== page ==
Tree Supports are made so that they are easy to remove from your 3D prints during post-processing. After printing, the branch and stems form a single solid structure that comes off at once.
To make removing tree supports even easier, turn on the Support Interface option and adjust the distance between the tree support branches.
Support interfaces print a stable base layer under the overhangs, which will improve the quality of the print. It also keeps the support from sticking to the part and makes it easy to take out the tree support when the printing is done.
The Branch distance, as mentioned above, adjusts the density of the tree support. The supports are more likely to come off in one piece if the density is higher. However, it also increases printing time and material usage. To get this setting right, you’ll need to do a little fine-tuning.
Cura Tree Supports vs. Prusaslicer Organic Supports
PrusaSlicer has recently introduced Organic Support in their PrusaSlicer 2.6 version. These organic supports are similar to Cura tree supports, in that they are made to be easier to remove and designed better than regular support structures.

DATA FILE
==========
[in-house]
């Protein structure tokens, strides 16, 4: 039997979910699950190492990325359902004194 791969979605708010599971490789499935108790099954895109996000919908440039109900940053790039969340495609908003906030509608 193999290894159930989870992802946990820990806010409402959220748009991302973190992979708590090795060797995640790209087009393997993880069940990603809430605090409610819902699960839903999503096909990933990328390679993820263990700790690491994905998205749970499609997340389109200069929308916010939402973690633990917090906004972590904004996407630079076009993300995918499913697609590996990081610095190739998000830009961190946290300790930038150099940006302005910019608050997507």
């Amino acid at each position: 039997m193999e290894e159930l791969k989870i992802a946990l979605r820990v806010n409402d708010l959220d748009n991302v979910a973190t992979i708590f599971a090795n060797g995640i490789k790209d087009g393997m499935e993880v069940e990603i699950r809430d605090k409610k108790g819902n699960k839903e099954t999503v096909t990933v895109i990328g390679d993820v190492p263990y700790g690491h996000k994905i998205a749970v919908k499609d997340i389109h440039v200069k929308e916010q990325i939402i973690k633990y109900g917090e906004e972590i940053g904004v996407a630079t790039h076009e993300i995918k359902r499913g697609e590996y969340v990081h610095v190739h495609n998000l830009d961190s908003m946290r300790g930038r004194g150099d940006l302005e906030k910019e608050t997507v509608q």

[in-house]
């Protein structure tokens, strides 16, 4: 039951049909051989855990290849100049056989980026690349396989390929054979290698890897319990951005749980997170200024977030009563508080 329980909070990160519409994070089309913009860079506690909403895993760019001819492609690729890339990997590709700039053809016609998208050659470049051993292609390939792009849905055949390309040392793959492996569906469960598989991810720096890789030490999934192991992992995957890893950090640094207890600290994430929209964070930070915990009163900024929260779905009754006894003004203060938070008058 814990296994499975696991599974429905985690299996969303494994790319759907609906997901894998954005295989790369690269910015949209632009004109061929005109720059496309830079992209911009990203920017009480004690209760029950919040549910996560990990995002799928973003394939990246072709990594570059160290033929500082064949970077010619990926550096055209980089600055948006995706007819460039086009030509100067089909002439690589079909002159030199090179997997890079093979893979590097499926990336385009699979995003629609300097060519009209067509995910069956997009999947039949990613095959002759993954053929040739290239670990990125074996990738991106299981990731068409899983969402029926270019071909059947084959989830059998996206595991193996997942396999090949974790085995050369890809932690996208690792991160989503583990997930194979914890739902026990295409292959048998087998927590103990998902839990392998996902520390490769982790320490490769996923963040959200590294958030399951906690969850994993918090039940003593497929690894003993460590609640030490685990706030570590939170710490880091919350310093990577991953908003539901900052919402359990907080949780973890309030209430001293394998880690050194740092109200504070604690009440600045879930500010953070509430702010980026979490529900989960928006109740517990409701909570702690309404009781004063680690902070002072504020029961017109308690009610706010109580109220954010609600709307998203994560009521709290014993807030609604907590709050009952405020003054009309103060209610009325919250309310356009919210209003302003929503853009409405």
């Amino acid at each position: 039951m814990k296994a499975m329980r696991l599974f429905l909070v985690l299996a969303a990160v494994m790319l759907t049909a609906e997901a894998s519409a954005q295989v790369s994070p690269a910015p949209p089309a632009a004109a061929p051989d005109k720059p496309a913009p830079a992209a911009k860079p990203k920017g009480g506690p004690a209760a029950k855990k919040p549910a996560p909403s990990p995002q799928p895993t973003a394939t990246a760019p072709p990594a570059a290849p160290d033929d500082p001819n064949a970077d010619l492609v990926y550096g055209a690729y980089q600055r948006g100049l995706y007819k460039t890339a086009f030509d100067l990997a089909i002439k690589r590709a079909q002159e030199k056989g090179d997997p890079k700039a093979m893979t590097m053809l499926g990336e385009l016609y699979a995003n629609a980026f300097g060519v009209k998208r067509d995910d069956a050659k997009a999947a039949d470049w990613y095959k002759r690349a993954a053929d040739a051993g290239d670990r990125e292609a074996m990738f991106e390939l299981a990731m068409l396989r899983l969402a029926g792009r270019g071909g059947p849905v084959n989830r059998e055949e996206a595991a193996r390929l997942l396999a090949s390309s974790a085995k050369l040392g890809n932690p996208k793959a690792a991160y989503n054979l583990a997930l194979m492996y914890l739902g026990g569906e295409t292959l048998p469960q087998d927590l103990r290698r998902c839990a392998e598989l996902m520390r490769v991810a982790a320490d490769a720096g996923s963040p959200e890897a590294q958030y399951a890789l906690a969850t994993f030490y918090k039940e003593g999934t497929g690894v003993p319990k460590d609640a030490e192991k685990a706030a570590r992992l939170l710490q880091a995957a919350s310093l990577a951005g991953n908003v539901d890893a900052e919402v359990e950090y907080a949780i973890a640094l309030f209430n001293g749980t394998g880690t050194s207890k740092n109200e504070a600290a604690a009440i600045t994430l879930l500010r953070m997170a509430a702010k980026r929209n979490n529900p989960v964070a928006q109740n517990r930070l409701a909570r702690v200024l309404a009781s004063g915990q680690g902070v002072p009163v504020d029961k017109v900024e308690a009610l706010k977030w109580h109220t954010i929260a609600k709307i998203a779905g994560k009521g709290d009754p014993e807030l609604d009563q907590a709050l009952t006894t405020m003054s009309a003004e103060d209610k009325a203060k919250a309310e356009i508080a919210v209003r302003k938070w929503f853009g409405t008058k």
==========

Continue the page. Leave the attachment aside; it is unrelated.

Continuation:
You can see how different it is from the Cura tree support in the picture above. The PrusaSlicer Organic supports look much more natural and like trees than Cura’s.
For small 3D prints, the difference between Cura tree supports and PrusaSlicer organic supports is negligible. But for larger prints, organic supports are worth looking at. Based on our testing, they use less printing time and less material than the tree supports.
Tree supports are the next evolution of support structures for 3D printing. They use less material, speed up the printing process, and are easier to remove than standard supports.
Cura tree supports work great for models with small features and big overhangs. The overhang quality is better, and the support material leaves little to no marks on the surface of 3D prints.
As with every slicer setting, there is some fine-tuning to do for optimal results. With the recommended Cura tree support settings above, you’ll get going quickly.
Give Cura tree support a shot and let us know how it goes. If you’re having trouble or need help, let us know in the comments below, and we’ll be happy to assist.